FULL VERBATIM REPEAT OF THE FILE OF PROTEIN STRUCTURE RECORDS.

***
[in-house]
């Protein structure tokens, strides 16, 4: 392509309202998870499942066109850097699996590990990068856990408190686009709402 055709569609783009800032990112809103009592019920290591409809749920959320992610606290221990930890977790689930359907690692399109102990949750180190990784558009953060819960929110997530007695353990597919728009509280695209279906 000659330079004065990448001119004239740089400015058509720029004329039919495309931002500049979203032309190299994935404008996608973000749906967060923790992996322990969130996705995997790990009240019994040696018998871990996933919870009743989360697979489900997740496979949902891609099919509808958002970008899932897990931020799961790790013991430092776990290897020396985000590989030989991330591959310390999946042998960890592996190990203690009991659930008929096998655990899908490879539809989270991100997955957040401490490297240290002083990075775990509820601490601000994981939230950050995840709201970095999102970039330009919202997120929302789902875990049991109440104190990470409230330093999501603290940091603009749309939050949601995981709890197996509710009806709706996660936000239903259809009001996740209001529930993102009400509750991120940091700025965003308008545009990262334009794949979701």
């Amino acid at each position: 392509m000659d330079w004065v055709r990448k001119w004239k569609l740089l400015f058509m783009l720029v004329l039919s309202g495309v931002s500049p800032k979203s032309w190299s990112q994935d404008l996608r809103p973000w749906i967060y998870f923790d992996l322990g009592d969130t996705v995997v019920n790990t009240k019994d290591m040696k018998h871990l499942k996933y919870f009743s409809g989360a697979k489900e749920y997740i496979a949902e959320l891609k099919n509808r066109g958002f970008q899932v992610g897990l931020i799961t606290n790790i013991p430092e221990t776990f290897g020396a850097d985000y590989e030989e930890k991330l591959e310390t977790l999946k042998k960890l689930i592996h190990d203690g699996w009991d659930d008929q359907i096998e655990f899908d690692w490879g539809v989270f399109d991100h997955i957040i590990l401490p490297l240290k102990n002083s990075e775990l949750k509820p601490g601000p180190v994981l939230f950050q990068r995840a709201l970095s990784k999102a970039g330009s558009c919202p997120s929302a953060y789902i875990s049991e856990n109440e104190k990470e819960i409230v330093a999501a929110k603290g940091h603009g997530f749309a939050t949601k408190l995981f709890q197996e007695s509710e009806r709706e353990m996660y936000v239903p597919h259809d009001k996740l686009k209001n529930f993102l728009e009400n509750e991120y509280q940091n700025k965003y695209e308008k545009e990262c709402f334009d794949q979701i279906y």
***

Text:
[in-house]
């Protein structure tokens, strides 16, 4: 392509309202998870499942066109850097699996590990990068856990408190686009709402 055709569609783009800032990112809103009592019920290591409809749920959320992610606290221990930890977790689930359907690692399109102990949750180190990784558009953060819960929110997530007695353990597919728009509280695209279906 000659330079004065990448001119004239740089400015058509720029004329039919495309931002500049979203032309190299994935404008996608973000749906967060923790992996322990969130996705995997790990009240019994040696018998871990996933919870009743989360697979489900997740496979949902891609099919509808958002970008899932897990931020799961790790013991430092776990290897020396985000590989030989991330591959310390999946042998960890592996190990203690009991659930008929096998655990899908490879539809989270991100997955957040401490490297240290002083990075775990509820601490601000994981939230950050995840709201970095999102970039330009919202997120929302789902875990049991109440104190990470409230330093999501603290940091603009749309939050949601995981709890197996509710009806709706996660936000239903259809009001996740209001529930993102009400509750991120940091700025965003308008545009990262334009794949979701």
């Amino acid at each position: 392509m000659d330079w004065v055709r990448k001119w004239k569609l740089l400015f058509m783009l720029v004329l039919s309202g495309v931002s500049p800032k979203s032309w190299s990112q994935d404008l996608r809103p973000w749906i967060y998870f923790d992996l322990g009592d969130t996705v995997v019920n790990t009240k019994d290591m040696k018998h871990l499942k996933y919870f009743s409809g989360a697979k489900e749920y997740i496979a949902e959320l891609k099919n509808r066109g958002f970008q899932v992610g897990l931020i799961t606290n790790i013991p430092e221990t776990f290897g020396a850097d985000y590989e030989e930890k991330l591959e310390t977790l999946k042998k960890l689930i592996h190990d203690g699996w009991d659930d008929q359907i096998e655990f899908d690692w490879g539809v989270f399109d991100h997955i957040i590990l401490p490297l240290k102990n002083s990075e775990l949750k509820p601490g601000p180190v994981l939230f950050q990068r995840a709201l970095s990784k999102a970039g330009s558009c919202p997120s929302a953060y789902i875990s049991e856990n109440e104190k990470e819960i409230v330093a999501a929110k603290g940091h603009g997530f749309a939050t949601k408190l995981f709890q197996e007695s509710e009806r709706e353990m996660y936000v239903p597919h259809d009001k996740l686009k209001n529930f993102l728009e009400n509750e991120y509280q940091n700025k965003y695209e308008k545009e990262c709402f334009d794949q979701i279906y």